Tuina is now becoming widely used in the US as an extremely effective therapeutic extension of conventional Western massage techniques. Its focus on specific problems and its simplicity, make it both an ideal extension and/or alternative of the Swedish-style massage instead of being a mere type of therapy. By using therapies of shorter duration, tui na can be used in a wide range of settings, including hospitals, clinics, office, or home. It is an ideal treatment for both the health conscious, active individual and the professional massage therapist.

You can search for a Tuina therapist in or near your area by calling the Association of Acupuncture Colleges of the American Oriental Bodywork Therapy.

History

The practice of Tuina therapy goes as far back as 1700 B.C.E. in China, during the time of the Shang Dynasty. Oracle bones reveal that the therapy was used to treat digestive complaints in adults and children’s diseases. Tui Na was included in the Imperial Medical College as a distinct department by 600 C.E. The therapy thrived all across China until the Ching Dynasty where its use was prohibited along with other Chinese healing techniques. The use of Tuina was revived along with other traditional healing arts after the Communist revolution, and was integrated into the current system of Colleges of Traditional Medicine.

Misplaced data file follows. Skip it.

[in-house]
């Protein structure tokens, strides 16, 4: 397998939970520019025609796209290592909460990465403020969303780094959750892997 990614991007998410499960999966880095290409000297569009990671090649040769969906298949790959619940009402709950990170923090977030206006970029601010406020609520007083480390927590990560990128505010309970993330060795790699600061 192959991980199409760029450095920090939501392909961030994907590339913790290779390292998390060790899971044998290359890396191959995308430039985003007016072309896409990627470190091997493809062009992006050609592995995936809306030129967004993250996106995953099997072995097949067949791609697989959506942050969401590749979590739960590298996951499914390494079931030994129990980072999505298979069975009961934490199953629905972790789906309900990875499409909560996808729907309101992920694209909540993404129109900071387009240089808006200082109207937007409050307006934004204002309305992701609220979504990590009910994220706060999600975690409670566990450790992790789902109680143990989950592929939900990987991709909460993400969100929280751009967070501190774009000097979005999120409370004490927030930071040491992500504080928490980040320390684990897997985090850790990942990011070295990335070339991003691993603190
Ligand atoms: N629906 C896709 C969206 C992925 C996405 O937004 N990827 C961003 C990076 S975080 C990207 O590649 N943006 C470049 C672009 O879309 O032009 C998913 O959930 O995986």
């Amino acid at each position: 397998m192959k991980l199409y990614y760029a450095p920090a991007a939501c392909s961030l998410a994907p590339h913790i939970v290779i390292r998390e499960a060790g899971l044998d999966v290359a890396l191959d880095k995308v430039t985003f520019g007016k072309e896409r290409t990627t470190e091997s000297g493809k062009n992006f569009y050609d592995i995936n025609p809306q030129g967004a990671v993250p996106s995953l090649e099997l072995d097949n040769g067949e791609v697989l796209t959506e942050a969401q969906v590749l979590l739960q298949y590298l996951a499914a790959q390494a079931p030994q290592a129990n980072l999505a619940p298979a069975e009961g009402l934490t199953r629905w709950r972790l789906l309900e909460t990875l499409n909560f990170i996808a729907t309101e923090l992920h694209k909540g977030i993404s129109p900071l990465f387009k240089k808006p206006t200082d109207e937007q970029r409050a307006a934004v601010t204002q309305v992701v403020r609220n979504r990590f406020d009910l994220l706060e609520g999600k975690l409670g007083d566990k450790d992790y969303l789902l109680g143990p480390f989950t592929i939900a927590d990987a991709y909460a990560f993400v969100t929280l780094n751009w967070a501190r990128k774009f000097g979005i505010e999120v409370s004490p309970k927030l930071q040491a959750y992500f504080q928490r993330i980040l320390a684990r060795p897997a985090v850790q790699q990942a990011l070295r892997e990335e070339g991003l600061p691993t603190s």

Tuina is currently taught as an equal but separate field of study in the large colleges of traditional Chinese medicine. Tuina therapists enjoy the same level of professional respect and get the same rigorous training as herbalists and acupuncturists in Maitland.

Contraindications, Limitations, Benefits,

Contraindications include conditions involving lesions, open wounds, infectious conditions, phlebitis and fractures.

Tuina is not suited for people seeking a relaxing, sedating, mild massage since it’s likely to be more task-oriented compared to the other forms of bodywork.

Tuina is recommended for the treatment of certain chronic stress-related disorders of the reproductive, respiratory, and digestive systems and for musculoskeletal disorders. Effective treatment techniques have been tested in a clinical setting.